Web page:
HR departments begin to report that less of their time is being spent purely on COVID-19 response
A survey of 264 HR professionals by XpertHR six weeks into lockdown has suggested that staff engagement was higher than it was before the pandemic for a third of UK employers (32.2%).
The research also found that almost half (49.2%) felt there had been no change and fewer than one in five (18.6%) thought employee engagement had fallen.
Around one in five HR professionals (20.8%) said that all or almost all of their work is driven by the crisis, which was less than half that number (42.8%) in XpertHR's survey on 2 April, and down from one in three (32.2%) on 16 April.
Since the lockdown was first announced, HR initiatives to drive engagement have included regular business updates and messages from senior management, wellbeing and mental health guidance, as well as practical tips on homeworking and virtual social events.
More than half (57.6%) said that engagement in their organisations was ‘good', while around a fifth (21.2%) said it was ‘excellent' and 18.9% said it was ‘fair'.
Some of the approaches to show staff appreciation during lockdown include saying ‘thank you' to staff members in company emails and newsletters from CEOs, home working allowances, continued professional development, asking employees how the organisation is doing and sending gifts.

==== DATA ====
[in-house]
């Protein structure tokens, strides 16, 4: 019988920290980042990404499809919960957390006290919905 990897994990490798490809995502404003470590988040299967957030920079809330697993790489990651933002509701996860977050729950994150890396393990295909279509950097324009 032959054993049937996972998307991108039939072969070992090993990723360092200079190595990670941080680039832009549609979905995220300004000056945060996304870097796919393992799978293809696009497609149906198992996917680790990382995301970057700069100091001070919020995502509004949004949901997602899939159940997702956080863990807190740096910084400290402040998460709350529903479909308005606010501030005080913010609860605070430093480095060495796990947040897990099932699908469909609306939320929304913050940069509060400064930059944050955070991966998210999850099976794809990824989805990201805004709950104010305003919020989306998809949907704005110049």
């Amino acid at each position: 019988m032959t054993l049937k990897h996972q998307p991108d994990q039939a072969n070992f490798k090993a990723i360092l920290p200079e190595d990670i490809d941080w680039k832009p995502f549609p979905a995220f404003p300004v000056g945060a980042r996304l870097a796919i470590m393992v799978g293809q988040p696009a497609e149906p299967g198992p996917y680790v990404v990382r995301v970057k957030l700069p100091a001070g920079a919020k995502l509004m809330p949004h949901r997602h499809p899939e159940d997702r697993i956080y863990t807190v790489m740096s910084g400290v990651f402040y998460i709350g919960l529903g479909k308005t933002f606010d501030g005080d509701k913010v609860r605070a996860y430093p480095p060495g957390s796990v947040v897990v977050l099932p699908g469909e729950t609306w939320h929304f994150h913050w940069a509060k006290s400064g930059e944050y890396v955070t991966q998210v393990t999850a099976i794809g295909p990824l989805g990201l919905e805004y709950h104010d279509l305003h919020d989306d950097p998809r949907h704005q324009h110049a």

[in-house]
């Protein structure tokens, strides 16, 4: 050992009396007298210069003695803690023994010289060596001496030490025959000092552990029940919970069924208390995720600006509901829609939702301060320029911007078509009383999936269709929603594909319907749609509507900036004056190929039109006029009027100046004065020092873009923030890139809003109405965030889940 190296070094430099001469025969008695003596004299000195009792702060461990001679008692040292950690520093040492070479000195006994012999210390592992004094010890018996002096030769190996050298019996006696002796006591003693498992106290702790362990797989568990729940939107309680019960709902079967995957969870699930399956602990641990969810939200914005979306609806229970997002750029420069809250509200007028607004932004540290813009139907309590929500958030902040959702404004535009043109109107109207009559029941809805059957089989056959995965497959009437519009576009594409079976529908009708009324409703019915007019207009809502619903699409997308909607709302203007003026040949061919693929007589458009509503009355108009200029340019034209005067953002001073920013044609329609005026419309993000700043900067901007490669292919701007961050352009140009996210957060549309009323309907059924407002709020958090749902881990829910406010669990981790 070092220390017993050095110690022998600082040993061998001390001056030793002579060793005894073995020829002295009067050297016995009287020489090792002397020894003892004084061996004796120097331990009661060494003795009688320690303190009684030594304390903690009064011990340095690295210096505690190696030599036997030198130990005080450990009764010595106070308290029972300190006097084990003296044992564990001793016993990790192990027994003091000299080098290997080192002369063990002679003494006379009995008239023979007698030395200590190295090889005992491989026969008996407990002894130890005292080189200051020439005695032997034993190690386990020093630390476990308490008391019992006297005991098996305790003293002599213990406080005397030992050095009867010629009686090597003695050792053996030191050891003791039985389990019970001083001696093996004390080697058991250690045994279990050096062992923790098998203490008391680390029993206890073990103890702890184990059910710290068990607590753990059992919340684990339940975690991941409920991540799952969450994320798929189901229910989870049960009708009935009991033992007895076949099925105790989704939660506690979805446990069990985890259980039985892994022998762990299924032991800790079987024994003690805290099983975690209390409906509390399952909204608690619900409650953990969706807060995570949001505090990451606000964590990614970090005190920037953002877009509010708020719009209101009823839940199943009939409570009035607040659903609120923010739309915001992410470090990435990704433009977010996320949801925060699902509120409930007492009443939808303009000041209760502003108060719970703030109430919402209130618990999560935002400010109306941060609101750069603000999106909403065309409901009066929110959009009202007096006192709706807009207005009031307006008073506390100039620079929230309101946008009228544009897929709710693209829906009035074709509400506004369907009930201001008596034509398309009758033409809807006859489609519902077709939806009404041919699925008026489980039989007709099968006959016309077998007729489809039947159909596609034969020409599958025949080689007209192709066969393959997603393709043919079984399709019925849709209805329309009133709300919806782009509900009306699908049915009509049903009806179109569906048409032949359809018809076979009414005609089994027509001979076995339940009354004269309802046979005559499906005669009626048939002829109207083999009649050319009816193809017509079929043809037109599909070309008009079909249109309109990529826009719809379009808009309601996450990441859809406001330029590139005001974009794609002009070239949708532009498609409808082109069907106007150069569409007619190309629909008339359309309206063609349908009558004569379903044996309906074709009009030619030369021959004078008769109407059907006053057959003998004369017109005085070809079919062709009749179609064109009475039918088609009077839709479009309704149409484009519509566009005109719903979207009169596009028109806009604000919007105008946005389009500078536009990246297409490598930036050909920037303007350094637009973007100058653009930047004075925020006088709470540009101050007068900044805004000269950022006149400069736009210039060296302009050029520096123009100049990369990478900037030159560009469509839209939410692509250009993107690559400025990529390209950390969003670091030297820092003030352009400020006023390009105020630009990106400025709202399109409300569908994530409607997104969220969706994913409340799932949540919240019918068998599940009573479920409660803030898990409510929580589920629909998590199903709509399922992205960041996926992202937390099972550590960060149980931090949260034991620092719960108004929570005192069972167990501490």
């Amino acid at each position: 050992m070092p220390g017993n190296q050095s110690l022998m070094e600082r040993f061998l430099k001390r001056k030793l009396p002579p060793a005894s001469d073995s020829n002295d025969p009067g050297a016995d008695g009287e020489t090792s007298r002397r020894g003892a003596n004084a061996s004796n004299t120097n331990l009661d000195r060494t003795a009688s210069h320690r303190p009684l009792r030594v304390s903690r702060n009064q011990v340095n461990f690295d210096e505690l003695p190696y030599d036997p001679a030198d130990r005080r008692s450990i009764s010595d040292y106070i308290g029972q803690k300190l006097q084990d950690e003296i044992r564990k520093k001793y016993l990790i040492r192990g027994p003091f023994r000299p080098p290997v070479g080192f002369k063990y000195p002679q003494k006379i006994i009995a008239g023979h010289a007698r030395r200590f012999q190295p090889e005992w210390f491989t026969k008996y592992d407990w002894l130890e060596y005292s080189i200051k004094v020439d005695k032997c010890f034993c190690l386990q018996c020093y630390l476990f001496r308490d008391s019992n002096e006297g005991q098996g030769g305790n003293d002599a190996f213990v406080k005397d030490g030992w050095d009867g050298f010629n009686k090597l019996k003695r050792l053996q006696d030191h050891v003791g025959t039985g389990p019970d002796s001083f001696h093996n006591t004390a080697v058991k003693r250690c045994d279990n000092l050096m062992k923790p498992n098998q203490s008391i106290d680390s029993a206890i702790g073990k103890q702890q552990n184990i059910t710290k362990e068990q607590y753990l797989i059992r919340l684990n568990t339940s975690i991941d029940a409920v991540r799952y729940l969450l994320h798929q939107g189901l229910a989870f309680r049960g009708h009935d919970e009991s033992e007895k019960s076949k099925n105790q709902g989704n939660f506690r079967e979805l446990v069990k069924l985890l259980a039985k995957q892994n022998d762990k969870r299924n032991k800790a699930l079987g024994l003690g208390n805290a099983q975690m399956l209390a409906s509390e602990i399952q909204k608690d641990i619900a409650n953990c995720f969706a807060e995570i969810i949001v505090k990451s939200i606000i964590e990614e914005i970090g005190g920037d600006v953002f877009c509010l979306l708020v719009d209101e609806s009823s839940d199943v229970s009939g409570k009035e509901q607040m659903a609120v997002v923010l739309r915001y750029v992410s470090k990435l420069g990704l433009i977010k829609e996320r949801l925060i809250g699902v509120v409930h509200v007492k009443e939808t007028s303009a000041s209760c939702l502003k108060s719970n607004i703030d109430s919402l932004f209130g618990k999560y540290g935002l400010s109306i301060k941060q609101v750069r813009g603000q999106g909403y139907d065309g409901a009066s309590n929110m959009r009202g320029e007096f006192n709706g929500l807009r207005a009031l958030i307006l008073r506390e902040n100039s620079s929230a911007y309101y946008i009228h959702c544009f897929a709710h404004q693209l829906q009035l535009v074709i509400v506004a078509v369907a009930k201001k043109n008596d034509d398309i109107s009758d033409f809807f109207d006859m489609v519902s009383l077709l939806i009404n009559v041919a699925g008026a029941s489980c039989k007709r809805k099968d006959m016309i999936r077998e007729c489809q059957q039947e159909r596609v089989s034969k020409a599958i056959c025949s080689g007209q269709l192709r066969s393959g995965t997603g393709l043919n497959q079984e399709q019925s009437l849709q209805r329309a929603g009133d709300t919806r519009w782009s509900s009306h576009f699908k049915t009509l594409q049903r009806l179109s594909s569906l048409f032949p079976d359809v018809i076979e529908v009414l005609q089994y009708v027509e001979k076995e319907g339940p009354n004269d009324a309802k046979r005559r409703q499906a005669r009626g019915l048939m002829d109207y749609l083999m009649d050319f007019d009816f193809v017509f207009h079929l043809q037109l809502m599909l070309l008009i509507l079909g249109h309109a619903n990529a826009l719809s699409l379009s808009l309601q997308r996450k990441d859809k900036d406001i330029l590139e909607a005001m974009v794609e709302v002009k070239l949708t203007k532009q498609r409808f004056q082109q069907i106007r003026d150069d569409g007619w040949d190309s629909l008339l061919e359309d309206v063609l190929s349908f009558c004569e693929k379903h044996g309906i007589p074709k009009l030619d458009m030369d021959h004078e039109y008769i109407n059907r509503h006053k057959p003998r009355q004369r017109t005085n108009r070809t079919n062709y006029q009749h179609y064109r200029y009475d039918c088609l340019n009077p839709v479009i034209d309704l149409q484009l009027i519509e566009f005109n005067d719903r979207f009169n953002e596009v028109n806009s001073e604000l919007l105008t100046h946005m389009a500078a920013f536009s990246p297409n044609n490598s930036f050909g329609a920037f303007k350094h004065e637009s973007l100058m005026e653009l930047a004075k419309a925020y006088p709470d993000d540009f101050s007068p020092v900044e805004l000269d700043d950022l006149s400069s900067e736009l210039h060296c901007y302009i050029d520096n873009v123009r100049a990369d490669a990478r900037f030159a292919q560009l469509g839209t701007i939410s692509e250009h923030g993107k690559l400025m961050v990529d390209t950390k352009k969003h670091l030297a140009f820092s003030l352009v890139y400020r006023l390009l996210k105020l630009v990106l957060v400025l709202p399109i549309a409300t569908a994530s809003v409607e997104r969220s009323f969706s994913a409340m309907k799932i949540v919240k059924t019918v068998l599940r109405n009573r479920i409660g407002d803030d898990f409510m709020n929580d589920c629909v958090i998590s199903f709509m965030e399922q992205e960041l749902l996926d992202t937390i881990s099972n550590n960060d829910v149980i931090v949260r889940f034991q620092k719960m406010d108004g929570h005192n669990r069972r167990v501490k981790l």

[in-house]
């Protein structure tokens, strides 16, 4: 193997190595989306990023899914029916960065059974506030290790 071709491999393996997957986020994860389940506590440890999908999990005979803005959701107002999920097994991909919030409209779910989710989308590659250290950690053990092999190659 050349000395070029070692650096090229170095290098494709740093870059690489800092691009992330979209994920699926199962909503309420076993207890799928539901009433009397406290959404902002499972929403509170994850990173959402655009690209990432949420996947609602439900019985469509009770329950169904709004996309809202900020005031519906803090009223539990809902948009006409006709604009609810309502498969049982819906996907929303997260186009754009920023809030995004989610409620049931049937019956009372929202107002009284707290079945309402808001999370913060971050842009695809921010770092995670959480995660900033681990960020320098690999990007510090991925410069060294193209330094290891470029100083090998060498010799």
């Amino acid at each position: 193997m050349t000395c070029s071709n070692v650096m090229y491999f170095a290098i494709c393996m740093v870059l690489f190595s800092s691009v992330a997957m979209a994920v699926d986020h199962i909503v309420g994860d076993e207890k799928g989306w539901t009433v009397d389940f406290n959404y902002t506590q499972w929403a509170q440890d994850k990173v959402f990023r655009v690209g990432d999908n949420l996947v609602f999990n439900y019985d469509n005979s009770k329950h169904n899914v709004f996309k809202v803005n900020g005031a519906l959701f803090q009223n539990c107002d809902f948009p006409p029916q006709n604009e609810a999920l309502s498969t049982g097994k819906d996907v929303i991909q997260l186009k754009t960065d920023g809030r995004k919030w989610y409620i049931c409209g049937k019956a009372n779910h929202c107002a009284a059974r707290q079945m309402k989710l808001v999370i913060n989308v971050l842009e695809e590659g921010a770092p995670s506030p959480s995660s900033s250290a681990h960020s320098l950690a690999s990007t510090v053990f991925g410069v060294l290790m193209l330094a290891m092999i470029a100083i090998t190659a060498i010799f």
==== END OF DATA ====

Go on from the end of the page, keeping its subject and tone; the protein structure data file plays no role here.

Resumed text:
XpertHR content director Mark Crail said: "Despite all the worry and uncertainty of the past few weeks, HR professionals can be proud of the job they have done. They put in place many of the systems and mechanisms that kept their organisations running when the crisis hit, and they have continued to support staff through a very difficult period. The results of their work can be seen in what are quite remarkable levels of continued employee engagement."
Despite this, many HR professionals continue to report that they are struggling with inconsistent and changing government guidance, unrealistic expectations from within their own organisations, and the need to balance their own work and home lives.
One survey respondent said: "HR is having a nervous breakdown due to the absence of the crystal ball everyone thinks it possesses."
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